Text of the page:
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Pediatr Diabetes. 2008 Jun;9(3 Pt 1):191-6. doi: 10.1111/j.1399-5448.2007.00366.x.

Atopy, home environment and the risk of childhood-onset type 1 diabetes: a population-based case-control study.

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1
Department of Epidemiology and Public Health, School of Medicine and Dentistry, The Queen's University of Belfast, Belfast, UK. c.cardwell@qub.ac.uk

Abstract

BACKGROUND:

The marked increases in the incidence of type 1 diabetes in recent decades strongly suggest the role of environmental influences. These environmental influences remain largely unknown.

OBJECTIVE:

To investigate atopy and home environment (such as children living at home, sharing a bedroom and house moves) as potential risk factors for type 1 diabetes.

SUBJECTS AND METHOD:

In Northern Ireland, 175 children with type 1 diabetes and 4859 control children completed a questionnaire on atopy experience, family composition and home environment. Control children from two age groups (6-8 yr old and 13-14 yr old) were identified from randomly selected primary and secondary schools across Northern Ireland. Cases were identified from a population-based type 1 diabetes register.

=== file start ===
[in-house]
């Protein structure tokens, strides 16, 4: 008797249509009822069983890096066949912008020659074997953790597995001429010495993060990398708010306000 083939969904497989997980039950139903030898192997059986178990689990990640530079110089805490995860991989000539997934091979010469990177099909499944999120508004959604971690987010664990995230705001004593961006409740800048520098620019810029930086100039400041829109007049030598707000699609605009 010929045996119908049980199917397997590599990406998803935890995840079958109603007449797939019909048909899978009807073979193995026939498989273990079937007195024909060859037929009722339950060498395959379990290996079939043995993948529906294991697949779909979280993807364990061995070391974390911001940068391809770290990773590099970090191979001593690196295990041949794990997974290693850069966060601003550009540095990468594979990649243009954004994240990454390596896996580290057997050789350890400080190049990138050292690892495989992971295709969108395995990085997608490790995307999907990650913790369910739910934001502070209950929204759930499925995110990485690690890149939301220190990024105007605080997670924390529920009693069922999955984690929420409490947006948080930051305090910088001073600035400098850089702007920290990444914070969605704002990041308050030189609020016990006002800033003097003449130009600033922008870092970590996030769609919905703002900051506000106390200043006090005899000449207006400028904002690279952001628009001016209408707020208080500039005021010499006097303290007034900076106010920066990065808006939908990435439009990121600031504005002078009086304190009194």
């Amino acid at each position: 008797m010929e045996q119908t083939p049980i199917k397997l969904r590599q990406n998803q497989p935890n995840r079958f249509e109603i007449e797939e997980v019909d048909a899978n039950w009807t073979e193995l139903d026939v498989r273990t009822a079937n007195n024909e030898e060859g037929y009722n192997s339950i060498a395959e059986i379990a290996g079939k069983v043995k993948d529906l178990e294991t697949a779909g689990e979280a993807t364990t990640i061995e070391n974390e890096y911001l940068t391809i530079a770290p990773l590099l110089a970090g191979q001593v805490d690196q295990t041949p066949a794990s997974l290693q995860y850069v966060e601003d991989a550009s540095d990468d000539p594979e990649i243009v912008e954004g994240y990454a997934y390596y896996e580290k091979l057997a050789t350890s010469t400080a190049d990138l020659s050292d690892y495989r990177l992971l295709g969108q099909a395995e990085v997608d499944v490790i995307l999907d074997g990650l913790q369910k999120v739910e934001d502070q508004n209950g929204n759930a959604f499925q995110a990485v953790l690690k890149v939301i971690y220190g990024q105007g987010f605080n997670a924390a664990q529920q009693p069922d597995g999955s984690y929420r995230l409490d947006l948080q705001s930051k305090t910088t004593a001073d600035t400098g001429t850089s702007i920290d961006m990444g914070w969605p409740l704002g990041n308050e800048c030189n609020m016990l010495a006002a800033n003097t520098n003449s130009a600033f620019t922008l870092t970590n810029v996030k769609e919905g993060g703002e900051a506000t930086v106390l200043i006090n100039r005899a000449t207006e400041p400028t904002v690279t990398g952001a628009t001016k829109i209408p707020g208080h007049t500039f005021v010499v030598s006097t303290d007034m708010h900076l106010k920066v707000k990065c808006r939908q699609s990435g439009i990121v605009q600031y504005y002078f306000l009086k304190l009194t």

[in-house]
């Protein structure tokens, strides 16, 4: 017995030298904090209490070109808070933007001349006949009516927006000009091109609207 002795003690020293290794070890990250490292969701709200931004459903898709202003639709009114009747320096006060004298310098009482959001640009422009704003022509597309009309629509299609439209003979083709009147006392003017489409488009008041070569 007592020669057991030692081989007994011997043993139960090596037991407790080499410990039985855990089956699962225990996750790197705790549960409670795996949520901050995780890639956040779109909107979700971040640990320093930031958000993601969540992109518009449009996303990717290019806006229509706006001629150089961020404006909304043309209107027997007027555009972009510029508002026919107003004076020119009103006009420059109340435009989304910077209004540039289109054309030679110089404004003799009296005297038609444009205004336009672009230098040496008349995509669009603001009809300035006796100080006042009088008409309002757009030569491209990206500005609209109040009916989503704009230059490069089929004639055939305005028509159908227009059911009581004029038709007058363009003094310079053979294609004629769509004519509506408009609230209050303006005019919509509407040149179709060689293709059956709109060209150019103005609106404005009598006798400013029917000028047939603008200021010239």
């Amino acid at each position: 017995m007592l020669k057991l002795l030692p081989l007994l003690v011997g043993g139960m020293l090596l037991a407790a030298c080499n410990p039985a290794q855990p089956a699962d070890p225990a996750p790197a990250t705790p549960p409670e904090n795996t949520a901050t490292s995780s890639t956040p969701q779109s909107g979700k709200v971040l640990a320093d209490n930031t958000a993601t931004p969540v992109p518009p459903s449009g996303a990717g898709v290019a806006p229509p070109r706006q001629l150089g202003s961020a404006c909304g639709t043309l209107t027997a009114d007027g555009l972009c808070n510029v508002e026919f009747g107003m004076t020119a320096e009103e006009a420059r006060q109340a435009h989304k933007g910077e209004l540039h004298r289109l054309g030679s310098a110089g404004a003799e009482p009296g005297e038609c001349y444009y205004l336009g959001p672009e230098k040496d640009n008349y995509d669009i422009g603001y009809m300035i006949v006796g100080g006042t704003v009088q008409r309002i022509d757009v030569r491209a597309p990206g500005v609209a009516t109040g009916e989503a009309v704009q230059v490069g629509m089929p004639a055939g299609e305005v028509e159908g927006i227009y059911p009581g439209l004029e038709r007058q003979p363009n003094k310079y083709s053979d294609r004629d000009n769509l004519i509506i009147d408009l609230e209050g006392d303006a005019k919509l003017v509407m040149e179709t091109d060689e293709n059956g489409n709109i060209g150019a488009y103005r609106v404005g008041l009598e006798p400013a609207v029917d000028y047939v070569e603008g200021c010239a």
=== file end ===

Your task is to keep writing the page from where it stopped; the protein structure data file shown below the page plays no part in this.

RESULTS:

There was little evidence of a difference in the proportion of participants with a history of atopy in the cases compared with controls. There was a significant reduction in the risk of diabetes in children who lived with more siblings {odds ratio (OR) = 0.58 [95% confidence interval (95% CI) 0.39-0.85] in children who lived with three or more siblings compared with one or none} and in children who moved house more often [OR = 0.59 (95% CI 0.40-0.88) in children who moved house twice or more compared with never].

CONCLUSION:

The reduced risk of type 1 diabetes in children living with siblings, sharing a bedroom and moving house more often could reflect the protection afforded by exposure to infections in early life and consequently may provide support for the hygiene hypothesis.

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